27. The move to a managed print service and the
rollout of Dynamic Desktop (Ultra Thin Client) puts us in a good
position. Facilities managers have been working to help meet the
target since the PM set the challenge in May by making changes
to cooling and lighting for example.
28. We have struggled to introduce an Energy
Management System (EMS). This has been down to the lack of drive
from our Facilities Management suppliers, as this didn't form
part of the contract. It also proved difficult to get sign up
to some of the polices which are an integral part of the EMS.
We have just awarded a new contract for provision of our Facilities
Management and the contract includes the requirement to deliver
an EMS system.
To what extent are civil servants in your
department made accountable for working more "sustainably"?
29. The department currently records details
of its rail and taxi expenditure based on unit headcount, by directorate
on a quarterly basis. As from Quarter 2, 2010-11 these statements
will include an estimated CO2 equivalent. This data
will be published on the DH intranet enabling staff to monitor
what progress the department and individual directorates are making
in reducing their carbon footprint.
30. The department also makes transparent its
printing costs and these are now re-charged to individual directorates.
Transport costs are also devolved down to the individual cost
centres. Sustainable Development and DH's Carbon footprint are
both measures that are reported in the quarterly Corporate Scorecard.
31. DH staff have been made aware of the cross
Government competition, which commenced on 30 September, with
the display of the league table showing the performance of each
Department's headquarters energy consumption, being published
on the DH intranet. All staff are being encouraged to make a personal
contribution to saving energy and are encourage to make a pledge
on our discussion database.
What would help Department of Health engage more
effectively with the bodies set up by Government to deliver sustainable
32. Engagement with bodies such as CESP and the
Central Management Carbon Management Programme have been working
effectively. We need to continue to work with these bodies to
share good practices and learn from some of the more innovative
ideas and how they can be implemented. While there are sustainable
development workshops where good practice can be shared, it would
also be helpful to have discussion forum or shared website where
ideas and issues can be raised and help provided by the Government
Sustainable Development community.
33. It is important that the bodies we deal
with continue to have the expertise and experience to help us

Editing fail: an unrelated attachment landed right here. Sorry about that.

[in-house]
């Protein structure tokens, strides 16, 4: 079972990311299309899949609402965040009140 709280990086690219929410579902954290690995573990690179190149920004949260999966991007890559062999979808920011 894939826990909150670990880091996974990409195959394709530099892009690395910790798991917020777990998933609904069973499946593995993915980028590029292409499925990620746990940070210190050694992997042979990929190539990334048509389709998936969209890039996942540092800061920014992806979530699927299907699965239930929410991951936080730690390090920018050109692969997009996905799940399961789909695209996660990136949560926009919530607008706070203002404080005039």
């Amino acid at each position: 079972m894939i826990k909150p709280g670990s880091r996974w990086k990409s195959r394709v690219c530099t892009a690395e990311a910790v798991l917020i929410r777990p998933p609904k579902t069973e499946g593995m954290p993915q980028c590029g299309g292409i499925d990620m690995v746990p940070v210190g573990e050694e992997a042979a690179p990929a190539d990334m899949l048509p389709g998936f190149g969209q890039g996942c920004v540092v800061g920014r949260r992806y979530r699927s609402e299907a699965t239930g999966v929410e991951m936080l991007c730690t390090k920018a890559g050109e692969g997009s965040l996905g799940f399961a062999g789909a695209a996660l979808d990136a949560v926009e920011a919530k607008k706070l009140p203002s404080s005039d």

meet our targets and that they have knowledge of our business,
which would help us to adapt initiatives accordingly.
34. Some appreciation that not all those involved
with the sustainable development agenda are London based and consideration
could therefore be given to more sustainable approaches to holding
meetings and workshops so all can be involved.
35. We do receive numerous requests for data,
from different parts of the organisation for similar data items,
often with very tight timescales. It would be extremely helpful
if requests for data could be streamlined and collected centrally
and then made available more widely. Along with more realistic
timescales, this would reduce the pressure on our limited resources
and ensure consistency of data quality.
How has the Sustainable Development Commission
(SDC) contributed towards improving the sustainability of your
Department? How much money has Department of Health saved, over
what period, by implementing measures recommended by the SDC?
36. The data collection and reporting process
established by SDC has enabled us see a level of KPIs that is
consistent across Government and the traffic light and five star
rating proved invaluable. This was only used by the core Department
and our Executive Agency.
37. With investment from DH, the SDC's Good Corporate
Citizenship Assessment Model (GCC) was launched in February 2006,
followed up by a strong programme of advocacy via publications,
events and working in depth with NHS organisations. It quickly
established itself as the leading sustainability benchmarking
and learning tool, and by September 2010 (in its second version)
over 80% of all NHS Trusts were registered as users
(exceeding the 2010-11 target after only six months).
38. The impact of the GCC was studied in 2010,
with recommendations offered to DH and NHS. SDC have advised us
that without more extensive research, it is impossible to quantify
the impact of potentially thousands of actions inspired by the
GCC in hundreds of NHS organisations nationally. However, based
on feedback, case studies and levels of interest in the GCC, it
is likely to have had significant impact.
To what extent does the SDC's Sustainable Development
in Government (SDiG) reporting process provide an effective means
of monitoring the Department's performance?
39. This is a very effective way of monitoring
our performance and is the main vehicle by which we do so.
How does the Department verify the data it submits
on Sustainable Operations on the Government Estate (SOGE) targets?
How might the submission and verification procedure be improved
under the new SDiG process?
40. We work in tandem with CESP for both data
collection and verification of the data, which is a continual
process within a set timeframe. Verification is done using actual
invoices and utilising our FM supplier for the data and feedback
on the outputs from the CESP team.
41. We currently initiate an annual internal
audit of our property benchmarking data. We could extend the audit
remit to cover the SOGE data. This will provide us with an independent
assessment that we are handling and reporting our data correctly
13 October 2010